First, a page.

The Kuwait-based logistics company was indicted in November 2009 on allegations of overcharging the US army
An Atlanta-based US magistrate judge has ruled in favour of Agility finding that the Justice Department failed to follow US law in its attempts to serve the company with an indictment.
The US District Court in Atlanta will now decide whether to accept the judge’s ruling or not.
Kuwait-based logistics company Agility was indicted in November 2009 on allegations of overcharging the US army on a multi-billion dollar contract to supply food for troops in Kuwait, Jordan and Iraq.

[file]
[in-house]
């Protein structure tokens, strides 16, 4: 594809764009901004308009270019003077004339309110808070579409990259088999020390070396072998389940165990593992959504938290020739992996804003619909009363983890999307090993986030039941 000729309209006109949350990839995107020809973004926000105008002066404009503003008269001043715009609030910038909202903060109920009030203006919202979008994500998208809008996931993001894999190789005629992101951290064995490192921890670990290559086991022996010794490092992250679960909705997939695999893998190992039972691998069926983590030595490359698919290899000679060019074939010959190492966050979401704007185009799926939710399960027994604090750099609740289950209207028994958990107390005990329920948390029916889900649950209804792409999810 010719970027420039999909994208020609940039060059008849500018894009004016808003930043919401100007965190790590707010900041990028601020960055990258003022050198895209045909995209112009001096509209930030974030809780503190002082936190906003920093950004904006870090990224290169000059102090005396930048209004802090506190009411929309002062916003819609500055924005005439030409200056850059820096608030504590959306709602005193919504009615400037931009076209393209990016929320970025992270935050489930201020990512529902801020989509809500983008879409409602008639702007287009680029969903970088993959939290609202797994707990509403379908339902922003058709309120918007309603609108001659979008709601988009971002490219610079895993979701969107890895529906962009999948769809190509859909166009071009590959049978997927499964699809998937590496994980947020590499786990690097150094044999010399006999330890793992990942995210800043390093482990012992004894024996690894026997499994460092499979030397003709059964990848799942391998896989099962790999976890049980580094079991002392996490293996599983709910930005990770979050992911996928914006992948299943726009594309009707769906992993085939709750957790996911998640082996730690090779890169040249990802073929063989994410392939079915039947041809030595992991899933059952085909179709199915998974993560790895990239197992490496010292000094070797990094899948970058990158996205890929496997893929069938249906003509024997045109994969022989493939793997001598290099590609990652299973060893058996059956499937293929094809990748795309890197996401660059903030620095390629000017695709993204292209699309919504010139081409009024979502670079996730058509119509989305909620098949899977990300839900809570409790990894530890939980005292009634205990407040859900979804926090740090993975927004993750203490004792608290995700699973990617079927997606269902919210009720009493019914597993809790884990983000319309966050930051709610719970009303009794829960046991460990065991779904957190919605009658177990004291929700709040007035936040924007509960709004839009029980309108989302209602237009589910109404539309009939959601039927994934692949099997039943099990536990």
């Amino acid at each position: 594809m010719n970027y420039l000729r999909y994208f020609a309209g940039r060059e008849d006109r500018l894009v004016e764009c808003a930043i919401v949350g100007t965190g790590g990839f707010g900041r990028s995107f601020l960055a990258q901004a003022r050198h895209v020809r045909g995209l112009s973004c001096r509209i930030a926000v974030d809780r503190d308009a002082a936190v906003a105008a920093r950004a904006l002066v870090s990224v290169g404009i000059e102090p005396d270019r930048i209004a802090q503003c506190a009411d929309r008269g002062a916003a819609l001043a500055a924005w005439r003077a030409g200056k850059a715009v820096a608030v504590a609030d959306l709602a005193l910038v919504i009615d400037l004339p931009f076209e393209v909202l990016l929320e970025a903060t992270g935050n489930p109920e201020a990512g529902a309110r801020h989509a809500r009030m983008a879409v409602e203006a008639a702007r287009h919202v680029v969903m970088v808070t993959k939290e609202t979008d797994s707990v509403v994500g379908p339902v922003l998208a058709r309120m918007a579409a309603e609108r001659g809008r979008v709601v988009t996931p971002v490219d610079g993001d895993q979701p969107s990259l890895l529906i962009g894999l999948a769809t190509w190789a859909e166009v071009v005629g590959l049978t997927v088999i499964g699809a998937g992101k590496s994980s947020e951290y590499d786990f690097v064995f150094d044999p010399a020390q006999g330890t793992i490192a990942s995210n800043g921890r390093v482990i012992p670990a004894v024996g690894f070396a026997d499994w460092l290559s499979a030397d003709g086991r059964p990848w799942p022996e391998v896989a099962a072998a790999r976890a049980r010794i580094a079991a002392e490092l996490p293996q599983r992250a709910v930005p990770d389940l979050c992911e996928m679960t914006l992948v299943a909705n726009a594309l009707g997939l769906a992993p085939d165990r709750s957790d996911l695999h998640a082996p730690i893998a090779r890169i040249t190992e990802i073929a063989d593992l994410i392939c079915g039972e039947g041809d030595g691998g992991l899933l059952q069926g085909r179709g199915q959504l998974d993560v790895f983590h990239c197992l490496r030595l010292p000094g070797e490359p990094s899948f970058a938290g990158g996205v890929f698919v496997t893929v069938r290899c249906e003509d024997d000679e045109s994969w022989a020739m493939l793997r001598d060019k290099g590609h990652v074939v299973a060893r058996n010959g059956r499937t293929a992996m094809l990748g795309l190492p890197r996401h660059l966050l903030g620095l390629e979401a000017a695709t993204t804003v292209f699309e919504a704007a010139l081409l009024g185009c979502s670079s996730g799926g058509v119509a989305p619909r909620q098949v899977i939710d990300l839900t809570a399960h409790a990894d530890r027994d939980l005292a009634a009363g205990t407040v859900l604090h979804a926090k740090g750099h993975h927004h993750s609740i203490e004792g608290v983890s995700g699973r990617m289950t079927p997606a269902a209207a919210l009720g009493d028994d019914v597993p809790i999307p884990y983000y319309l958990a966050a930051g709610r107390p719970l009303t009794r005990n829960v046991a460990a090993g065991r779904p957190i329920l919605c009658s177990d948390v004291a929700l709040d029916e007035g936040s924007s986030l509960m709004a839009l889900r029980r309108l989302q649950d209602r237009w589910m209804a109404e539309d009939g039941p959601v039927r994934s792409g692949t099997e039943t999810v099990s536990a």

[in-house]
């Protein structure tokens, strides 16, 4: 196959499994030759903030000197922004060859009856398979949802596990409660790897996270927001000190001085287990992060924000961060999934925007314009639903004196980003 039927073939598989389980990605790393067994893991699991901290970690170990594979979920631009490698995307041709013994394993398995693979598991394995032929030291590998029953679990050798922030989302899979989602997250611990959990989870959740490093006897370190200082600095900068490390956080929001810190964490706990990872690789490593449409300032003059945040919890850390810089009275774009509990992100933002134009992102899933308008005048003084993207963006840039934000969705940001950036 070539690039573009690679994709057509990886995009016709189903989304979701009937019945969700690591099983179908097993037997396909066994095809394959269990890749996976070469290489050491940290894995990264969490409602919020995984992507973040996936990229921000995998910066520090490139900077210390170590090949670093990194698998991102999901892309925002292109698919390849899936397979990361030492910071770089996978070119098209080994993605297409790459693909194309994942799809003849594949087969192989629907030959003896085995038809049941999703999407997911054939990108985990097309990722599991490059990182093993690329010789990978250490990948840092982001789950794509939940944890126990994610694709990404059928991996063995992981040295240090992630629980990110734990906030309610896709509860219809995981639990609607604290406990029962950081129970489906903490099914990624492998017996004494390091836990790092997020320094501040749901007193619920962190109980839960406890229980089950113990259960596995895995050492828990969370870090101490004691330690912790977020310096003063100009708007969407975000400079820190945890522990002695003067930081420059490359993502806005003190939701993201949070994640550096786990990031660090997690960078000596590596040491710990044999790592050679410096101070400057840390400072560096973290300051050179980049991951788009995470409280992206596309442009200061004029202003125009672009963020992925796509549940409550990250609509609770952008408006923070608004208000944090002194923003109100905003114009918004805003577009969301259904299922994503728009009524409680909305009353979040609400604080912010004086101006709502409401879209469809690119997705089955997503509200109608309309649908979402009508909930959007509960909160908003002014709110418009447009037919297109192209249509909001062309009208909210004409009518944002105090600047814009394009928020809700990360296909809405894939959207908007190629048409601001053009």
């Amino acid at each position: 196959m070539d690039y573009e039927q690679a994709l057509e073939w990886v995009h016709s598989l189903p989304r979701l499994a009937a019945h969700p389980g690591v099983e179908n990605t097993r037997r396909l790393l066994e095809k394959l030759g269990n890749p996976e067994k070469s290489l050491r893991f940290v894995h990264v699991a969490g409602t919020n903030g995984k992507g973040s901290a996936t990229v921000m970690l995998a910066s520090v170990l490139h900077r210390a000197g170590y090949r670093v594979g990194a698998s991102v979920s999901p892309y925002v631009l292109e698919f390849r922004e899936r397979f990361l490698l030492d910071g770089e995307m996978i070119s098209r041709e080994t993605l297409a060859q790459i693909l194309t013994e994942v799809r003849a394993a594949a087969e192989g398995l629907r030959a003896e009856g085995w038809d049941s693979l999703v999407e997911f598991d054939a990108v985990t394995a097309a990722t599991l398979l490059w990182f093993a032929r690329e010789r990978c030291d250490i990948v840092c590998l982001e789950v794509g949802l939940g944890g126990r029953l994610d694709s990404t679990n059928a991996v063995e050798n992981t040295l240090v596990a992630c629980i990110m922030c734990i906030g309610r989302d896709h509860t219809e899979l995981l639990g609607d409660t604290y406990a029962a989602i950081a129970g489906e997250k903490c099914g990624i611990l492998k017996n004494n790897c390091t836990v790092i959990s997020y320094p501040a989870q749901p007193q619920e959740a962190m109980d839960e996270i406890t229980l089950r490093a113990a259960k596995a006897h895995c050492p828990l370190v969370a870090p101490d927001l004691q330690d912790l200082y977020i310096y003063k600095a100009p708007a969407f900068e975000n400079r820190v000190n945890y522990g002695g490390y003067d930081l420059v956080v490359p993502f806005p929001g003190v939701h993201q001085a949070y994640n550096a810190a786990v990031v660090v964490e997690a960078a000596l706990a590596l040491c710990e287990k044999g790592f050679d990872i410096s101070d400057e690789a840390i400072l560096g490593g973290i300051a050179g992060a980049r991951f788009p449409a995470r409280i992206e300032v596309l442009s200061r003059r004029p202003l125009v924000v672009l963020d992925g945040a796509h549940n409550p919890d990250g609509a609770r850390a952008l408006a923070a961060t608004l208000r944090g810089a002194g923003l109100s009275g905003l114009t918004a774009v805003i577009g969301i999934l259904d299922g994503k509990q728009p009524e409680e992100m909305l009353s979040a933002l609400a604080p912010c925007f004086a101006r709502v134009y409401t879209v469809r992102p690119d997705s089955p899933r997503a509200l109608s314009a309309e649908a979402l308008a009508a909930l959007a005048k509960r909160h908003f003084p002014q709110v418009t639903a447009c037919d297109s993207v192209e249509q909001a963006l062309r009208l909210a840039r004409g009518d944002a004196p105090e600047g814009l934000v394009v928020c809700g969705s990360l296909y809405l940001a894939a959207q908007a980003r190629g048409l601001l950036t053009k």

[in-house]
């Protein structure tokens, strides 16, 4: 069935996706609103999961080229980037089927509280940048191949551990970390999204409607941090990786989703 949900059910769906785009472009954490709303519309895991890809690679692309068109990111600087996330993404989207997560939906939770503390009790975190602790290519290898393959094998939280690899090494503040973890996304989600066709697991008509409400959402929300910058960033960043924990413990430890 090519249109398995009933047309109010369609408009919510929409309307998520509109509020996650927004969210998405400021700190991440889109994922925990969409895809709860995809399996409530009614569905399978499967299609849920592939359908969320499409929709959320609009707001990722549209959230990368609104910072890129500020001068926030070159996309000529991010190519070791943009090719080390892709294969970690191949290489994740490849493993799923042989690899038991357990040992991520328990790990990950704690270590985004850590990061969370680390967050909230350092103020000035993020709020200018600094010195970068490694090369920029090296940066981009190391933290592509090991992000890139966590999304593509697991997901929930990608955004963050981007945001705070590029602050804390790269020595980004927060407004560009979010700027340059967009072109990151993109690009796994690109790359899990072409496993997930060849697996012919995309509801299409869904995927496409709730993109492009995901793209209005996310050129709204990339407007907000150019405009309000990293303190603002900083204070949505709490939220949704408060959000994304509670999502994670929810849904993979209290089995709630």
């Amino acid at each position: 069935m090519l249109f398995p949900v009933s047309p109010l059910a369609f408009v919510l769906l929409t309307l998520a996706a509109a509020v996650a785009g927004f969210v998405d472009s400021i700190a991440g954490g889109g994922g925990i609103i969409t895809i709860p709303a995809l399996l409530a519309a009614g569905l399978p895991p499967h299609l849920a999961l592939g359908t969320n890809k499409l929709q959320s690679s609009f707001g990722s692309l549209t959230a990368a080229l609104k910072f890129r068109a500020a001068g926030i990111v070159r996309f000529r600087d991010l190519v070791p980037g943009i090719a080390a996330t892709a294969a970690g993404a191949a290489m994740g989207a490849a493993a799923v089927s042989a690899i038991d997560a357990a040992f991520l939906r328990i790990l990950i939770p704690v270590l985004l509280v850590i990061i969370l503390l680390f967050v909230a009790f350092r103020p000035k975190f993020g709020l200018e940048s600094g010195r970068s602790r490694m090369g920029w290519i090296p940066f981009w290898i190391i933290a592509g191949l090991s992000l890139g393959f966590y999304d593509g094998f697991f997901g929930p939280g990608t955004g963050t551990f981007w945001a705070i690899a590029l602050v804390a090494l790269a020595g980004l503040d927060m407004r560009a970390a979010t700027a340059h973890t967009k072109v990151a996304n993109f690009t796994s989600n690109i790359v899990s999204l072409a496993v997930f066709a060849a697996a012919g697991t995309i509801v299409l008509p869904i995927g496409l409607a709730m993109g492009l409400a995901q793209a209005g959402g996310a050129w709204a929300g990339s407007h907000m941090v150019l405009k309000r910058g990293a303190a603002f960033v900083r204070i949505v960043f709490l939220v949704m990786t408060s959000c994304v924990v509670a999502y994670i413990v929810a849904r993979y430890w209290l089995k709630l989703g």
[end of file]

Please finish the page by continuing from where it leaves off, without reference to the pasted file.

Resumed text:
Agility has welcomed the ruling.
“For seven years it [Agility] has met and passed the requirements of government auditors, inspectors general and oversight authorities. Since learning of this prosecution it has continued to deliver outstanding service for US troops in Iraq and Kuwait,” the firm says in a statement.
Kuwait-based Agility was formerly known as Public Warehousing Company or PWC.
In April, Dubai-based contracting company Anham replaced Agility as the supplier of food and services to the US military in the Gulf (MEED 19:4:10). The US Defense Logistics Agency has extended Agility’s work on the food contract to 4 December.